The self-proclaimed Somaliland government has closed two major television stations in the capital Hargeisa over a two-day period. According to the National Union of Somali Journalists (NUSOJ), it is the latest in a series of media suppression cases.
Police came to Universal TV premises and closed them, allegedly after the station failed to send Somaliland President Muse Bihi’s address to mark the country’s independence from Britain, according to a statement from Somaliland’s Information Minister Suleiman Yusuf Ali.
RFI contacted Ali, who was unavailable for comment.
Universal TV’s CEO Mohamed Abi Digale said that Bihi’s speech was broadcast simultaneously with festivities in Mogadishu, the Somali capital, which marked the occasion.
“They didn’t want the TV to broadcast Bihi at the same time as what’s happening in Mogadishu,” said Omar Faruk Osman, NUSOJ’s secretary general.
“It is illegal for two media organizations to be arbitrarily closed within a few days,” said Anthony Bellanger, secretary general of the International Federation of Journalists (IFJ).
“The IFJ demands that the Somaliland authorities cease their media office occupation and stop obstructing media freedom,” he adds.
Hargeisa and Mogadishu have maintained a détente since the Northwest Autonomous Region declared independence in May 1991 after the Civil War.
Although Somaliland has its own currency, government, school system and records of births and deaths – and even financial agreements – it has not been recognized internationally.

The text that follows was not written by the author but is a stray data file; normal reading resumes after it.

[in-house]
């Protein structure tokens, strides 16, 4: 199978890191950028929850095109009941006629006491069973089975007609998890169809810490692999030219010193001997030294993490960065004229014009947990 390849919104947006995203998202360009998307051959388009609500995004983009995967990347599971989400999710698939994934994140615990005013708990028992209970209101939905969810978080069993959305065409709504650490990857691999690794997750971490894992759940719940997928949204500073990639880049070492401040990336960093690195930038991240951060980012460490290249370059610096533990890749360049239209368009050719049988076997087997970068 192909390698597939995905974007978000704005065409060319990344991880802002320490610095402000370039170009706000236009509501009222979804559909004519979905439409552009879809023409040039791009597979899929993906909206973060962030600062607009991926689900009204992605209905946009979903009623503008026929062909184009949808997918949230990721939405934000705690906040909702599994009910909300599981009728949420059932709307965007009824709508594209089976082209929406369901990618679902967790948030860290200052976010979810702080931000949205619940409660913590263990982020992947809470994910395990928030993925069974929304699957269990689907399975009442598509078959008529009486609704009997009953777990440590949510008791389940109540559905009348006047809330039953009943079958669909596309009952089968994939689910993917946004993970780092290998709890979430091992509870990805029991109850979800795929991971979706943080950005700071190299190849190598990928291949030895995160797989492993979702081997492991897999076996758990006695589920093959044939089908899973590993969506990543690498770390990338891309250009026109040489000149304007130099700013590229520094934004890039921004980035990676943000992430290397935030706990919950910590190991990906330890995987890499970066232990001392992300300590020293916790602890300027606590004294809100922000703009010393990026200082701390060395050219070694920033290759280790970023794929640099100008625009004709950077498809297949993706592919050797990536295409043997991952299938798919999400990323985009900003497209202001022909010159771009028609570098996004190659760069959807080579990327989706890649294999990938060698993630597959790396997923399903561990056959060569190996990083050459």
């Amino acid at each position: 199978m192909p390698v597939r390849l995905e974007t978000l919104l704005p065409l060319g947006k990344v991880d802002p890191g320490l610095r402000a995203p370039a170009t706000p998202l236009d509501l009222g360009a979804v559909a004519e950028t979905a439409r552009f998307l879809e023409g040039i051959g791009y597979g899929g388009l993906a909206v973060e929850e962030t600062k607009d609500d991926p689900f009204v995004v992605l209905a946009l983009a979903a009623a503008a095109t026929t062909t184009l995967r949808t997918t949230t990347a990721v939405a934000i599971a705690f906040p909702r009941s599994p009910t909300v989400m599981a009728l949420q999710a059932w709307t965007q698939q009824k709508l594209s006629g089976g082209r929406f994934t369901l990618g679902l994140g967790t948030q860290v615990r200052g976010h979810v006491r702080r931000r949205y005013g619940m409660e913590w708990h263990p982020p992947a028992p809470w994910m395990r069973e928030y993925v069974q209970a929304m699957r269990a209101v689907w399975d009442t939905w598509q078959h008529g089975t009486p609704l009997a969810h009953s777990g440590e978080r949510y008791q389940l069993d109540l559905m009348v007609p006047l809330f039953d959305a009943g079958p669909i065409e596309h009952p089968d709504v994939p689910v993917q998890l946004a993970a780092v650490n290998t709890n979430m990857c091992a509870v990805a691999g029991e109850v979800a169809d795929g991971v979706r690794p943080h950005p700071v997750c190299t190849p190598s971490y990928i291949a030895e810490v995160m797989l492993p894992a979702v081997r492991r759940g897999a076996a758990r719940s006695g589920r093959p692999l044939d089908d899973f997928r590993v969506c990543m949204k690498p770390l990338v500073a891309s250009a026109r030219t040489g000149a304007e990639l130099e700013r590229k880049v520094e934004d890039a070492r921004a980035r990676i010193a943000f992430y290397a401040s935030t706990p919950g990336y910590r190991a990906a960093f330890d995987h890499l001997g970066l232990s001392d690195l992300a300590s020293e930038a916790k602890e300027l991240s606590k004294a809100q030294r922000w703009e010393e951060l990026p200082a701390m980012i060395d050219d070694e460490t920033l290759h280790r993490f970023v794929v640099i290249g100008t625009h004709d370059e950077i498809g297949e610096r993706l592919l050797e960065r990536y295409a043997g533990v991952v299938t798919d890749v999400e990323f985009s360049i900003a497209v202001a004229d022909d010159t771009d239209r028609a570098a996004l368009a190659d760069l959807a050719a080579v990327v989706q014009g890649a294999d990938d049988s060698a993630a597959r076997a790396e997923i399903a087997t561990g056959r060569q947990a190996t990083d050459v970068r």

Non-recognition has affected Somaliland on many levels, from active participation on the world stage to benefiting from international support.
No analysis allowed
The second media shutdown last week took place on Star TV, another station that crossed the line, according to the Somaliland government.
News comes out from historical meeting in Djibouti between the Presidents of Somaliland and Somalia earlier this month were eagerly expected by Somalilanders and discussed on Star TV.
“Star did an analysis of the dialogue and made comments, especially on social inclusion – such as culture, visits, exchanges,” says NUSOJs Osman, which upset the Somaliland government, which closed the station until further notice.
Osman says that Star TV discussed issues like: “What can people in Somaliland do, can they travel to Mogadishu? Can there be a cultural exchange? Can musicians travel between Hargeisa and Mogadishu?”
“In Somali culture, there is a strong tradition of speaking independently and freely. It has not translated well into how governments handle it, says Michael Walls, Africa’s Horn expert and professor of development policy at University College London.
Responding strongly is counterproductive to the recognition case, Walls says, but the question of how the government can respond to this remains unsolved.
“The answer to this question is whether the state of Somaliland can find a way to tolerate free expression without becoming so paranoid that it undermines their own position,” he adds.
Journalist Association chief Osman says it is one of the major challenges facing this administration, “when journalists are arrested and thrown in jail, and when a person is denied to express their own opinions … It has been perceived as a small assertion of independence,” Says Osman.
“We are journalists, we are not politicians and we do not care about the secessionist agenda,” he adds.